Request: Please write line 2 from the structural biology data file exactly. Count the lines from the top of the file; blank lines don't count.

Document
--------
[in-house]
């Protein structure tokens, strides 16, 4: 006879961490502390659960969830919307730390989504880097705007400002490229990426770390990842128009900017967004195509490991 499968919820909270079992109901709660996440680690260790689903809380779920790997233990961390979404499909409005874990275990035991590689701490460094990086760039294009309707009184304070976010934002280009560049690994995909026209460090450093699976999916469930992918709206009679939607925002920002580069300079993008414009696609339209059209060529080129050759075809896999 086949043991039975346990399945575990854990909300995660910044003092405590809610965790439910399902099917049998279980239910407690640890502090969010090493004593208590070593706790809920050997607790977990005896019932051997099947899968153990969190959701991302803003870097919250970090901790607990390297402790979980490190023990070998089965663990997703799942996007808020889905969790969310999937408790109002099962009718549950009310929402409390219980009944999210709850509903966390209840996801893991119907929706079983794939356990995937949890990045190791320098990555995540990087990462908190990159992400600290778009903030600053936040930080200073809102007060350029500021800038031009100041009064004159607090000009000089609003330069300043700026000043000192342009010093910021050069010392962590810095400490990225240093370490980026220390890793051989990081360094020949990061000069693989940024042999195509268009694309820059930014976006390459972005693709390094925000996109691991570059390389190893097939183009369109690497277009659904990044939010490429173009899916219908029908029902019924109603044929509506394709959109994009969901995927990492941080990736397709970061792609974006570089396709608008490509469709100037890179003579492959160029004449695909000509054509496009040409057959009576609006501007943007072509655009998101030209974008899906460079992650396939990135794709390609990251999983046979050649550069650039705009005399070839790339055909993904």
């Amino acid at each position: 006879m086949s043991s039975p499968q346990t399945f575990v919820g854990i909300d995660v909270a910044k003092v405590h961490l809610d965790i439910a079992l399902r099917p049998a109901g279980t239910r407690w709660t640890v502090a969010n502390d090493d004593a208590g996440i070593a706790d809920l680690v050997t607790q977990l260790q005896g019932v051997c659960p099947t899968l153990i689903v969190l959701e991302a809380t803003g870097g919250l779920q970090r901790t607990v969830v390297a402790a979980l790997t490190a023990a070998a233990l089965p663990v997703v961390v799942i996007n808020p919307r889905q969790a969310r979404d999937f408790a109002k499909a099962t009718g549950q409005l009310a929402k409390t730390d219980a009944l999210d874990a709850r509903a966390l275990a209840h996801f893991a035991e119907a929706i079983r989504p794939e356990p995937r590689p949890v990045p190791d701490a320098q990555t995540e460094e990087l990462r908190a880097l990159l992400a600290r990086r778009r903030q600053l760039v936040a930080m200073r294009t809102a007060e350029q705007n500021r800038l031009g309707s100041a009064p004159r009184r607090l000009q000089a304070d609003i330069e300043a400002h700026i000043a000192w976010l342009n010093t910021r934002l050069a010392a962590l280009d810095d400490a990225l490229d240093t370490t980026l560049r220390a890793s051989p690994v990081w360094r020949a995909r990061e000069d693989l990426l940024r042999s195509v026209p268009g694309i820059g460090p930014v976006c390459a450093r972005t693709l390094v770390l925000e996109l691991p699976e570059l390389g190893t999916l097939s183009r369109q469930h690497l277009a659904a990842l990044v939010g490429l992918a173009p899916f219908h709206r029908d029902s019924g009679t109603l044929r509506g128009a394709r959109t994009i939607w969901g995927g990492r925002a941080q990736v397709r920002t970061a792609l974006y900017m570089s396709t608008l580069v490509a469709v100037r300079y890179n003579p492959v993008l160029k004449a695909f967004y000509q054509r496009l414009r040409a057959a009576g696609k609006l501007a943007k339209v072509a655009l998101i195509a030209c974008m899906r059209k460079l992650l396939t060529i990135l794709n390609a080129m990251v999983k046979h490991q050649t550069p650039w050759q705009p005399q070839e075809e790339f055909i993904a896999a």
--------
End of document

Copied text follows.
């Protein structure tokens, strides 16, 4: 006879961490502390659960969830919307730390989504880097705007400002490229990426770390990842128009900017967004195509490991 499968919820909270079992109901709660996440680690260790689903809380779920790997233990961390979404499909409005874990275990035991590689701490460094990086760039294009309707009184304070976010934002280009560049690994995909026209460090450093699976999916469930992918709206009679939607925002920002580069300079993008414009696609339209059209060529080129050759075809896999 086949043991039975346990399945575990854990909300995660910044003092405590809610965790439910399902099917049998279980239910407690640890502090969010090493004593208590070593706790809920050997607790977990005896019932051997099947899968153990969190959701991302803003870097919250970090901790607990390297402790979980490190023990070998089965663990997703799942996007808020889905969790969310999937408790109002099962009718549950009310929402409390219980009944999210709850509903966390209840996801893991119907929706079983794939356990995937949890990045190791320098990555995540990087990462908190990159992400600290778009903030600053936040930080200073809102007060350029500021800038031009100041009064004159607090000009000089609003330069300043700026000043000192342009010093910021050069010392962590810095400490990225240093370490980026220390890793051989990081360094020949990061000069693989940024042999195509268009694309820059930014976006390459972005693709390094925000996109691991570059390389190893097939183009369109690497277009659904990044939010490429173009899916219908029908029902019924109603044929509506394709959109994009969901995927990492941080990736397709970061792609974006570089396709608008490509469709100037890179003579492959160029004449695909000509054509496009040409057959009576609006501007943007072509655009998101030209974008899906460079992650396939990135794709390609990251999983046979050649550069650039705009005399070839790339055909993904």